Our high pregnancy rates result from applying advanced fertility treatments in a caring and empathetic environment.

07/12

2017

A Fertility Doctor’s Struggle With (Her Own) Infertility

Posted by Diana Chavkin | Filed under Blog, Infertility

I am a 41-year-old woman with a one-year-old child. She is my first child. Her birth was not my first time in a delivery room, though. I’m an Ob-Gyn who had been in hundreds of delivery rooms before I was checked in under my own name. I’m also a fertility specialist who helped hundreds of other women get pregnant before I admitted that I was a specialist who needed a specialist.

Even fertility doctors can have a hard time conceiving. No matter how much help we give other people, like all human beings, sometimes we have to ask for help too.

Consider also that I was doing everything “right.” Sure I was in my late thirties when my partner and I started trying to have a baby. But I also felt young, and I am a healthy woman who exercises, eats well and takes care of myself. It should have been easy, right? Not so much. After many months of trying, we realized that it wasn’t happening.

It became harder to be around happy moms with their beautiful kids. That was something my clients often expressed when they first visited me, and here I was, having similar thoughts.

If they could do it, why not me? So I gave myself the advice I’ve given countless friends in similar situations: go see a specialist.
My doctor told me what I had told so many women: getting pregnant at age 39 can be tricky. And even though I already knew that as a fact, coming from my doctor, it still made me feel better.

Sometimes women who come to see me are shocked to learn how difficult it can sometimes be to get pregnant in their late and sometimes mid-thirties. This is in part because the media too often highlights celebrities who get pregnant in their 40’s and50’s which lets us draw the incorrect conclusion that this is the norm. What is not advertised though is that women conceiving in their late 40’s and 50’s usually conceive with the eggs of younger women rather than their own.

There are many reasons to see a fertility specialist.

Some women want to conceive faster than they are able to do so on their own. Some women have their potential pregnancies can be tested before conception in order to increase the chance that they will give birth to a healthy baby.

Some women want to use donor sperm to conceive either because they are in a same-sex relationship, because their husbands are unable to donate, or because they want to be single moms.

A young and healthy woman who wants kids “one day” may consider visiting a fertility specialist to check on the status of her eggs now. If you have a good and healthy egg supply then you may feel comfortable waiting and seeing.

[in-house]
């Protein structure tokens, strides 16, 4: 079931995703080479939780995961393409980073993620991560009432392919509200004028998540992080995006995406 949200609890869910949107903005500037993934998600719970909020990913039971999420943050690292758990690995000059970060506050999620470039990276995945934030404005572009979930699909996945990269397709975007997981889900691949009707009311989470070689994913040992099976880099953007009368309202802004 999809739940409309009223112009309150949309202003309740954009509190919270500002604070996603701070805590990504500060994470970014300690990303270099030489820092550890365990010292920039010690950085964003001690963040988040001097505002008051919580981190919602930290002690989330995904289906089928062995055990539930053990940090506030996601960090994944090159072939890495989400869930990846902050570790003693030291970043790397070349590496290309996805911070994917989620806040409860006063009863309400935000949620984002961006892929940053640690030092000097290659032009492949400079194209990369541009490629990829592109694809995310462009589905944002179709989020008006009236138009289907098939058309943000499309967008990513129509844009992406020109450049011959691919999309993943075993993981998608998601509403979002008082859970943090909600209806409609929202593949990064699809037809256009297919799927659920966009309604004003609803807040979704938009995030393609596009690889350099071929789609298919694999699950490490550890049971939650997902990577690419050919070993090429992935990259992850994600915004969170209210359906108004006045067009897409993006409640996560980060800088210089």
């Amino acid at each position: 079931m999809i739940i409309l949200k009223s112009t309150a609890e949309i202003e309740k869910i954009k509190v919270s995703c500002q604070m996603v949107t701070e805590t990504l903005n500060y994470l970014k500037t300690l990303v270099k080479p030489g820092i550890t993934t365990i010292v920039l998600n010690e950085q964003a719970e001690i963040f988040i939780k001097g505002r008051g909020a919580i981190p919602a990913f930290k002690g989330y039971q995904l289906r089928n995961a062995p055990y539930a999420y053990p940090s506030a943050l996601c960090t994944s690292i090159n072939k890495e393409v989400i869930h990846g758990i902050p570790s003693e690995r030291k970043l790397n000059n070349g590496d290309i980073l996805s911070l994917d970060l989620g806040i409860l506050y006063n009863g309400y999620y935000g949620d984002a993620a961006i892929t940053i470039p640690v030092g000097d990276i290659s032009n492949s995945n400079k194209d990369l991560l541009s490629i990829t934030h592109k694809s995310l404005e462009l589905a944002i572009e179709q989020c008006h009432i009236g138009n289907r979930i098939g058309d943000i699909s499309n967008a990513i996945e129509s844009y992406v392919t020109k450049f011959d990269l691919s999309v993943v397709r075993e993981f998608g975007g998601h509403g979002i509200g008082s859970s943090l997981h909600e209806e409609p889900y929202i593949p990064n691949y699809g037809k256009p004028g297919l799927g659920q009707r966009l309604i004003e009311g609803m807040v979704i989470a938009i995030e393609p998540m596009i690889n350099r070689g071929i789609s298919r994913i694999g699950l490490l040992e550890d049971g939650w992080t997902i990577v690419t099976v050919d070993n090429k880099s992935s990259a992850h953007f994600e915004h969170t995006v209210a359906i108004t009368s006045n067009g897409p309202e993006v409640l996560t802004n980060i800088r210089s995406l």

On the other hand, if you are running out of eggs faster than would be predicted based on your age, you may want to make a decision earlier. A fertility specialist can help figure this out using blood tests and ultrasound.

Technology today also gives you choices your mother and grandmother never had. For instance, you may want to freeze your eggs. This would allow you to use those eggs one day in the future if you happened to have trouble conceiving down the road.

For me, deciding after a very emotionally difficult period of time to take some of my own medicine was the best thing I ever did. I saw a specialist and was treated for infertility. After a few bumps in the road, I gave birth a year ago to a little baby girl who has brought more joy to my life than I could have ever imagined was possible. I often thank her for coming into this world and making me a mommy.

So, should women eat healthily and stay fit and decrease their stress?? Absolutely! That will only increase the chance that a woman’s body will be able to house a happy, healthy and growing baby one day. But sometimes we just need some expert, outside help.

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06/14

2017

How Weight Affects Fertility

Posted by admin | Filed under Infertility

Weight is a sensitive subject, especially for women. Aside from how weight affects physical appearance and self-esteem, an unhealthy weight can impact a woman’s fertility, how she responds to treatment, the course of her pregnancy and the health of her child. An unhealthy weight means being either overweight or underweight.

What is considered a healthy weight?